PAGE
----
June 28, 2016 at 12:00 pm (Community Based Education, Hilltown Families, Nature Based Education, Suggested Activity)
Tags: Botany, Citizen Science, Ecology, environmental science, Fauna, Flora, habitat, invasive species, Plant Studies, Service Based Learning
Invasive Species an Unlikely Catalyst for Community-Based Learning
We’re unfortunately quite familiar with invasive species here in western Massachusetts. From the dreaded Emerald Ash Borer gnawing its way through every tasty tree in sight to Japanese knotweed crowding nearly every riverbank for miles around, invasive species have made our place their home… but how is it that this happens?
Though quite unwanted and dangerous to our fragile ecosystems, the numerous invasive species that have become part of the local landscape can serve as a community-based resource for learning. Through studies of local habitat, opportunities for citizen science, and targeted community service efforts, local families can use invasive species as a catalyst for building knowledge and cohesiveness both at home and in the community at large.
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January 2, 2013 at 6:00 am (Resources, Suggested Activity)
Tags: central Massachusetts, civic engagement, clean water act, Community Based Education, Curriculum, Environment, environmental activisim, environmental science, History, Marion Stoddart, Massachusetts Clean Water Act, merrimack river, river conservation, study guide, The Work of 1000
The Work of 1,000
Screening at Wistariahurst Museum
Thursday, Jan 10th, 6:30pm
“This film provides unique learning opportunities and will enhance interest in the environmental science and engineering fields and leadership development for all.” — Larisa Schelkin, Executive Director of the DOME Foundation
Rivers are a vital part of our ecosystems, and have played a crucial role in much of industrial history. Rivers have provided a means of transportation and a way of moving goods, have powered mills and helped to provide hydroelectric power, and their watersheds help to nourish farmland that provides nutritive food to our community. Historically, however, our rivers have not been treated with as much respect and reverence as they should have been. They have been re-routed and polluted, and we have built to the very edges of their banks with bridges, factories, and parking lots.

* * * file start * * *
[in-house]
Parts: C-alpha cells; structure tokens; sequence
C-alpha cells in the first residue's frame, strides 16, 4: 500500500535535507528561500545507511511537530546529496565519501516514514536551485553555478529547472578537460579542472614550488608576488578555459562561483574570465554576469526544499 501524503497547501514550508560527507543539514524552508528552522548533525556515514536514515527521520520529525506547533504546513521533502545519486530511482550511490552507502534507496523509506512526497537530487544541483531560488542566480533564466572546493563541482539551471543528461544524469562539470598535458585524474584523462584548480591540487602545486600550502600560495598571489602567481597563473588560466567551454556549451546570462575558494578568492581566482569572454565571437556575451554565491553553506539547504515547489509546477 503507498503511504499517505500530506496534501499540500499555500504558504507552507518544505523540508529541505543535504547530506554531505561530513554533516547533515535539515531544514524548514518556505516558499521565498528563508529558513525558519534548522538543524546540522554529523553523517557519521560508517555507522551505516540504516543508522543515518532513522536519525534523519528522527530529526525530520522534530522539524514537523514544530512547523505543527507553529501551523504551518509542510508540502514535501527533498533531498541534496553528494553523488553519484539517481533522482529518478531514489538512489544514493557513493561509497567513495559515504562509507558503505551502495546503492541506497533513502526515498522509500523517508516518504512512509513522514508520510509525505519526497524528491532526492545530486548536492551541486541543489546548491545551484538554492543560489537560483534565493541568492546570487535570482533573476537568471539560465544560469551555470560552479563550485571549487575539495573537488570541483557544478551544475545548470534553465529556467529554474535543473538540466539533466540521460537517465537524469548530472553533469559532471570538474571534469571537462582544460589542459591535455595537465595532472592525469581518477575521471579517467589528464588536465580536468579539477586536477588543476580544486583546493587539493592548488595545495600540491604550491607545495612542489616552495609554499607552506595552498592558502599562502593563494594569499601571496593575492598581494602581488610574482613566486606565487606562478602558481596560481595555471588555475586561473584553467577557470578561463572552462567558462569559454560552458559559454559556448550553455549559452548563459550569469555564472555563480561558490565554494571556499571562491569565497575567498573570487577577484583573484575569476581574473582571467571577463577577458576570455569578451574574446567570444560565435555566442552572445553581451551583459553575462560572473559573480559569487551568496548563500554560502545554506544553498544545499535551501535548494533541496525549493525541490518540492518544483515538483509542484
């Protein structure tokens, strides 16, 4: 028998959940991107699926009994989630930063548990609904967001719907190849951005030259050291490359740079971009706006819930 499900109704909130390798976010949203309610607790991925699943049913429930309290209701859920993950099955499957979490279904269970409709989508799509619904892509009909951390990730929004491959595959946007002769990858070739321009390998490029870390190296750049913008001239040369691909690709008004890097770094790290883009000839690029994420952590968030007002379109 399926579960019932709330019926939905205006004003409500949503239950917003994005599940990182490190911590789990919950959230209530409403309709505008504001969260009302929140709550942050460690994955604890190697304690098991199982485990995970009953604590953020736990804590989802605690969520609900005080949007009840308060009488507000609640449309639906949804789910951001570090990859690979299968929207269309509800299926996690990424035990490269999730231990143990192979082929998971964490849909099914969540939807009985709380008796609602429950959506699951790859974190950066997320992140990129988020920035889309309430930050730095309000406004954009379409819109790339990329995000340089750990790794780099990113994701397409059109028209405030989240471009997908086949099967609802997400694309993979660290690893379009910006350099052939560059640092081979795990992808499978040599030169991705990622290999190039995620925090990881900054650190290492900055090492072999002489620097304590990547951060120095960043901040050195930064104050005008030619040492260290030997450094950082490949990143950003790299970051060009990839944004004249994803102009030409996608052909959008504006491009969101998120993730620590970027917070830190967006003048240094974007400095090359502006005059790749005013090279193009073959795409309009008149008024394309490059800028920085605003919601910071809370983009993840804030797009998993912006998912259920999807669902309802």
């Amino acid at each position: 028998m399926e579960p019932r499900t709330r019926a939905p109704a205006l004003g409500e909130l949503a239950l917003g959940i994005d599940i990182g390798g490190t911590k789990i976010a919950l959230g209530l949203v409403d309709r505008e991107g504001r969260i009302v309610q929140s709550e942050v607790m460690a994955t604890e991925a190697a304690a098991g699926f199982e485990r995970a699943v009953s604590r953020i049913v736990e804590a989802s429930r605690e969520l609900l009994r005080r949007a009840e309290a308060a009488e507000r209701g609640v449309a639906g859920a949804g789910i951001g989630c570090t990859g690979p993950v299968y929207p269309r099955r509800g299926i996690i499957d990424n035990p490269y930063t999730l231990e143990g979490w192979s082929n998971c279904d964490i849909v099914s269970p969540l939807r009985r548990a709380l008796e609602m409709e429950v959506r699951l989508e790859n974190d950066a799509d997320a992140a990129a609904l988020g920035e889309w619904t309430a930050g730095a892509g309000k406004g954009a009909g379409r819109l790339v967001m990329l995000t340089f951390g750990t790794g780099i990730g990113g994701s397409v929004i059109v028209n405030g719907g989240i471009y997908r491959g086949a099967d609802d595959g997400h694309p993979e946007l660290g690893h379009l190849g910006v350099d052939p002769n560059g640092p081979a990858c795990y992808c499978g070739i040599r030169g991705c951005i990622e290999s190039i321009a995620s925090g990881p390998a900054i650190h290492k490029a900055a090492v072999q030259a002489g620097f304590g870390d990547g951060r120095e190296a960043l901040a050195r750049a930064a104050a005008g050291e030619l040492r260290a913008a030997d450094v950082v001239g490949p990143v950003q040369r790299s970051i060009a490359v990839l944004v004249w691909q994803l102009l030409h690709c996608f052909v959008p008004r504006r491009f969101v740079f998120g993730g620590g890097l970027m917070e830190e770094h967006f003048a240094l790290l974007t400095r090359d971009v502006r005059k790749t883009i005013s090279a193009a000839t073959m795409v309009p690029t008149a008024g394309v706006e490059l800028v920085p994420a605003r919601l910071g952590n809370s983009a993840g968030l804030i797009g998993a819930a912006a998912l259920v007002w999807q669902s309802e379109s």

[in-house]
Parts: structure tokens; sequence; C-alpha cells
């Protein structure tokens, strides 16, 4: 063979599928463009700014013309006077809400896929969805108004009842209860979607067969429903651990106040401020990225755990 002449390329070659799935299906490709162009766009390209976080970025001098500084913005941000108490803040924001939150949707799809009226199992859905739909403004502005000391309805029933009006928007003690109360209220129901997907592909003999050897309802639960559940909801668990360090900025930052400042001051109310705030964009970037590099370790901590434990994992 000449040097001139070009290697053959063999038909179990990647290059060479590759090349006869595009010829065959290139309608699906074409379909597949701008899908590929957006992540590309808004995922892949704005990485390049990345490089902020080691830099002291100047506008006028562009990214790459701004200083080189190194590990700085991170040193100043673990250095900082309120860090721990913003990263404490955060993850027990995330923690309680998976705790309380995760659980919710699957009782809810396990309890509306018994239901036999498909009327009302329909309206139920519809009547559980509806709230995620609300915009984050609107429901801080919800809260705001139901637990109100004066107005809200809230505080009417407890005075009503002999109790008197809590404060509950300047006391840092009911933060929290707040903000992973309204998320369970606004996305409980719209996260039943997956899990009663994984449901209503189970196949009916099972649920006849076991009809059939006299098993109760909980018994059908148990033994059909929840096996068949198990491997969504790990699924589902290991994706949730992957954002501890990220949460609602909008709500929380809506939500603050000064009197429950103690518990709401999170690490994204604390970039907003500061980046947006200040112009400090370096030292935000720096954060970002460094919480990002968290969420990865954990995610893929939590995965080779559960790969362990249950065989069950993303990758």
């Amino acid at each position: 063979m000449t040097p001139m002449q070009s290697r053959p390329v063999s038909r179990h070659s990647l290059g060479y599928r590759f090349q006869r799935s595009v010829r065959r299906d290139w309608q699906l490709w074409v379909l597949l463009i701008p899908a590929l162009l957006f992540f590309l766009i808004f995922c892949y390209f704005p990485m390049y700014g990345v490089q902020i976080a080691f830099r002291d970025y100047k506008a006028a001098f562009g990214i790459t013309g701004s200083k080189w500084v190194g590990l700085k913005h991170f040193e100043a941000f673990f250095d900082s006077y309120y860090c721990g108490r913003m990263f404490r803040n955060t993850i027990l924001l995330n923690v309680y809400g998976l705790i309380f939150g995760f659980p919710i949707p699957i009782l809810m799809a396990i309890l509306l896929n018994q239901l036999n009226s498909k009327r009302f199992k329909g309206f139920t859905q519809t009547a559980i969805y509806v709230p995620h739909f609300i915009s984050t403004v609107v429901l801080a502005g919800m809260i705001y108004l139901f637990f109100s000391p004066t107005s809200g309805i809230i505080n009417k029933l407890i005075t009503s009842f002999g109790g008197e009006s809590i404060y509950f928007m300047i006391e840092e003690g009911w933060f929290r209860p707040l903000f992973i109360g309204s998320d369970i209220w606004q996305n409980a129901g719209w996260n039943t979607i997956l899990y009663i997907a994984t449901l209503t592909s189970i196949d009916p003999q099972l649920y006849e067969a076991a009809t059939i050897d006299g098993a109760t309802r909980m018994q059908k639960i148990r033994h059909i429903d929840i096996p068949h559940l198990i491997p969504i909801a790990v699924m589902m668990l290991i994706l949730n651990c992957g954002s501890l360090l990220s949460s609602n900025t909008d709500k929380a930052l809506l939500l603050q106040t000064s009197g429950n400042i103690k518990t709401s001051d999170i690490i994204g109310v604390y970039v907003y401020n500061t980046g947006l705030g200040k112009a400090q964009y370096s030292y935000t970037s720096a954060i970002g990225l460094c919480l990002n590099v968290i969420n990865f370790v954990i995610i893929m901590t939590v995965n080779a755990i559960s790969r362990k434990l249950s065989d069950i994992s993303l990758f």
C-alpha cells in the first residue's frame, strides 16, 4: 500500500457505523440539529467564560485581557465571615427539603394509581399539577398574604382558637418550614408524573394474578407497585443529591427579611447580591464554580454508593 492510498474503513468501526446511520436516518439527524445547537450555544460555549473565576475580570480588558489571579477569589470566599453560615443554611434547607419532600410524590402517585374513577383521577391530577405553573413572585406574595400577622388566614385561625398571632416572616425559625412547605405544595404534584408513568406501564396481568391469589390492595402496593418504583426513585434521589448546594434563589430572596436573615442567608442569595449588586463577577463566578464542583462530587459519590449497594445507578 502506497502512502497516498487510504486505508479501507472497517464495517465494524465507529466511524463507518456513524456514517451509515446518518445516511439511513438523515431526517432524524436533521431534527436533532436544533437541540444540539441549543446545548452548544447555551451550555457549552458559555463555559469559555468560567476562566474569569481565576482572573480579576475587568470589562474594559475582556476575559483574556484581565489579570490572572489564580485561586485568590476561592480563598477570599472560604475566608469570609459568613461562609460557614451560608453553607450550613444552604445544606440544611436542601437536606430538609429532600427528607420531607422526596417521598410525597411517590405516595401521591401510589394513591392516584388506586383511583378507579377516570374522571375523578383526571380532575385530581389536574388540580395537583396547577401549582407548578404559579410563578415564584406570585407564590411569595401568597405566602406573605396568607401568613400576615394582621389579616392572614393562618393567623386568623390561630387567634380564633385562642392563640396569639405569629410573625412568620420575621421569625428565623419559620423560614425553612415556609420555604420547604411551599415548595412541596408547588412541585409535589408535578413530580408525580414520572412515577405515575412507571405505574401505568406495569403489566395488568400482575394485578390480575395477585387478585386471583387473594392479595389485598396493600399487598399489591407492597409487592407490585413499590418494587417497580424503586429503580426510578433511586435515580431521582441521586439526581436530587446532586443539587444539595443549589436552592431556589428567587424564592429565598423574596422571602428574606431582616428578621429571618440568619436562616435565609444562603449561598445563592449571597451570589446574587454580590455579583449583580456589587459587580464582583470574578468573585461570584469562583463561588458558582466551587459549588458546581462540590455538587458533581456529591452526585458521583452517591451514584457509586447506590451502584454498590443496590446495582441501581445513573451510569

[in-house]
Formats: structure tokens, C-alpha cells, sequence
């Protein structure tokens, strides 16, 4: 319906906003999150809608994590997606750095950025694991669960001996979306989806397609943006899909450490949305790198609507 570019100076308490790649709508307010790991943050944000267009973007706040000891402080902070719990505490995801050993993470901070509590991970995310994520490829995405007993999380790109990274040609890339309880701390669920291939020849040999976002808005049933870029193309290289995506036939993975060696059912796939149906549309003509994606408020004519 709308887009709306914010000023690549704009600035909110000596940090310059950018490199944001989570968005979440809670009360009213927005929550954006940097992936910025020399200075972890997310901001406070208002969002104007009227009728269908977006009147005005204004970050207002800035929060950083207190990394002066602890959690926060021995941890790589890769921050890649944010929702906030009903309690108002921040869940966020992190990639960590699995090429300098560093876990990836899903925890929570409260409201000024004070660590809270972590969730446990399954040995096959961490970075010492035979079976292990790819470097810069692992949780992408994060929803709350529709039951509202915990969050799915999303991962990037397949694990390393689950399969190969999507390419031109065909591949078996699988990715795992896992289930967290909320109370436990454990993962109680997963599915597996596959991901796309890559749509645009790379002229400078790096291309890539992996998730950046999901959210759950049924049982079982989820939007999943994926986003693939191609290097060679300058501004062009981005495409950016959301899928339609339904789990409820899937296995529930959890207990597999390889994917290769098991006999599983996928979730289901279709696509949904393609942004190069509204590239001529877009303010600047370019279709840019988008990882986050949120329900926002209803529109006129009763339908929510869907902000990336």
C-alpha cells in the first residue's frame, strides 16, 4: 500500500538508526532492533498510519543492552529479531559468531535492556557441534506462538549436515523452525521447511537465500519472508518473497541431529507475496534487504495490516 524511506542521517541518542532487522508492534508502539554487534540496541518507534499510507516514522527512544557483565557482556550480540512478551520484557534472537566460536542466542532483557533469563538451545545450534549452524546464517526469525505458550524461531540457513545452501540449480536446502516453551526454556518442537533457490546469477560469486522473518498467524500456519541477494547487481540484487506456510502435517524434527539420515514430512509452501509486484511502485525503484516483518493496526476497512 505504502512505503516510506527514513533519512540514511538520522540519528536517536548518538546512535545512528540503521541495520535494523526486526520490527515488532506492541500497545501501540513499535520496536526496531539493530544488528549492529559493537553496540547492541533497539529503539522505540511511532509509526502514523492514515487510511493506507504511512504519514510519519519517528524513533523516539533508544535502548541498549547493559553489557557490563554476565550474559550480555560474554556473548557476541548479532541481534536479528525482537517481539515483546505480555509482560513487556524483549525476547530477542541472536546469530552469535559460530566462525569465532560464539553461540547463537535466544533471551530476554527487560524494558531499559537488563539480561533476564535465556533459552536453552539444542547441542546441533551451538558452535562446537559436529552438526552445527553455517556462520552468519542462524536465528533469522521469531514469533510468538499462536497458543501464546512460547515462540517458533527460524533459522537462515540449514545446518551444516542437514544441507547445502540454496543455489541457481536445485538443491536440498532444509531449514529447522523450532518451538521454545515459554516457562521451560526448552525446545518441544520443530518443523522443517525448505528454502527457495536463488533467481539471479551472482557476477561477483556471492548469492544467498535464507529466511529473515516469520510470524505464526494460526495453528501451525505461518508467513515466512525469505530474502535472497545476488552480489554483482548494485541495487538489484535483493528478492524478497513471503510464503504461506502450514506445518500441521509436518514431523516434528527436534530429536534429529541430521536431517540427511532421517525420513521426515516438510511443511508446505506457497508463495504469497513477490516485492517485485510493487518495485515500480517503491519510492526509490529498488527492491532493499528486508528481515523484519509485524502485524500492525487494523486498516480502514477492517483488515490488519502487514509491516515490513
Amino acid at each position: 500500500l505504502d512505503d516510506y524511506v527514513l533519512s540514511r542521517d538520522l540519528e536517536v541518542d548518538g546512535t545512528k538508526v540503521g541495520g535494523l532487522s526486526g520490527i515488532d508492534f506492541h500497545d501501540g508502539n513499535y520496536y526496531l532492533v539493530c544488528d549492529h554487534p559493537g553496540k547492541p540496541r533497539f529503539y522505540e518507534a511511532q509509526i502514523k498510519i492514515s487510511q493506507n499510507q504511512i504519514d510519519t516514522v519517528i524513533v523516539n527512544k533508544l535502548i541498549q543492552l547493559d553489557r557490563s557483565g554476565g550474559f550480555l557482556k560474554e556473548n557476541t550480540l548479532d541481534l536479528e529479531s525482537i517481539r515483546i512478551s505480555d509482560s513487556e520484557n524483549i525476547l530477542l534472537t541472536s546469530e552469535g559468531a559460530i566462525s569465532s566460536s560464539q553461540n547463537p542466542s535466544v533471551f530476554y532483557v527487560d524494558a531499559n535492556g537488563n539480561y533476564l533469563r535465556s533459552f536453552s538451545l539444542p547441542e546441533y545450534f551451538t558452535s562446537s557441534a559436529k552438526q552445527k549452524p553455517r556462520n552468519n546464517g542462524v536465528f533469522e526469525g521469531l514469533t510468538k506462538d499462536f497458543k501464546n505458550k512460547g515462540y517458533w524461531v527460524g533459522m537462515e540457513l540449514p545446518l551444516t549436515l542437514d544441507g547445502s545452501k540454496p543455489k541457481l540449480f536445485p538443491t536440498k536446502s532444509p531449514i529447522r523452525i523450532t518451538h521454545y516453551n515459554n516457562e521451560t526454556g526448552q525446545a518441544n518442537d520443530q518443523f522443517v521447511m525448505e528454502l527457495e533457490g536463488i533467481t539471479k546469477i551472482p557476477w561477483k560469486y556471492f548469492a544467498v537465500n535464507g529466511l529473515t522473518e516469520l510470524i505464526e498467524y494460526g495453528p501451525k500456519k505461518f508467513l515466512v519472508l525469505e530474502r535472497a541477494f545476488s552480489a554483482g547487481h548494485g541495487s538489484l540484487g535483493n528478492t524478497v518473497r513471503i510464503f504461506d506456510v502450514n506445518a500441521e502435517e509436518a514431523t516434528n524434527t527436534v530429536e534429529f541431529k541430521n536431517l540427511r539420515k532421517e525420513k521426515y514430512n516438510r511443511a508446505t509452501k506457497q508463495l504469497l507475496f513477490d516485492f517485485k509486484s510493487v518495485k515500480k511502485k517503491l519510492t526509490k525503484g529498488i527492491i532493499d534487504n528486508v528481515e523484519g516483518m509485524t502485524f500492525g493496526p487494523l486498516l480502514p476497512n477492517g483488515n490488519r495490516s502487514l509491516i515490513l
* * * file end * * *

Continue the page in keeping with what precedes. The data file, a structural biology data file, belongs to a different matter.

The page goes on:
The Trustees of Reservations is providing a valuable way for families and students to learn about the history of the Nashua River, a beautiful, healthy, once-polluted tributary of the Merrimack River. The Trustees will screen, The Work of 1000, at the Wistariahurst Museum in Holyoke at 6:30pm on January 10th, 2013.
The Nashua River was once filled with dyes and other byproducts from the manufacture of fabrics, but today – thanks to enormous community efforts – the river is clean and there are new laws and regulations that require proper treatment of rivers. Environmental advocate, housewife and mother, Marion Stoddart, along with other dedicated Massachusetts citizens, fought to help restore the river during the mid-1960’s, and helped to create the Massachusetts Clean Water Act.
The 30-minute screening of The Work of 1000 can supplement students’ studies of conservation, environmental science, New England history, and more. Pair the screening with a reading of Lynne Cherry’s book, A River Ran Wild: An Environmental History, which tells a story of the natural and human-impacted history of the Nashua River and it’s restoration and renewal. Though it is a picture book, the topic is sophisticated enough that even slightly older students can appreciate and learn from it.
For educational guides to accompany this screening, download this Study Guide (pdf, 2 pages) and Teacher Curriculum Guide Grades 7-9 (pdf, 6 pages). More learning resources, along with information on how to bring a screening of The Work of 1000 to your community, can be found at www.workof1000.org.
Further information on the screening at the Wistariahurst Museum can be found at wistariahurst.org. The screening is free and open to the public. The Wistariahurst Museum is located at 238 Cabot Street in Holyoke, MA.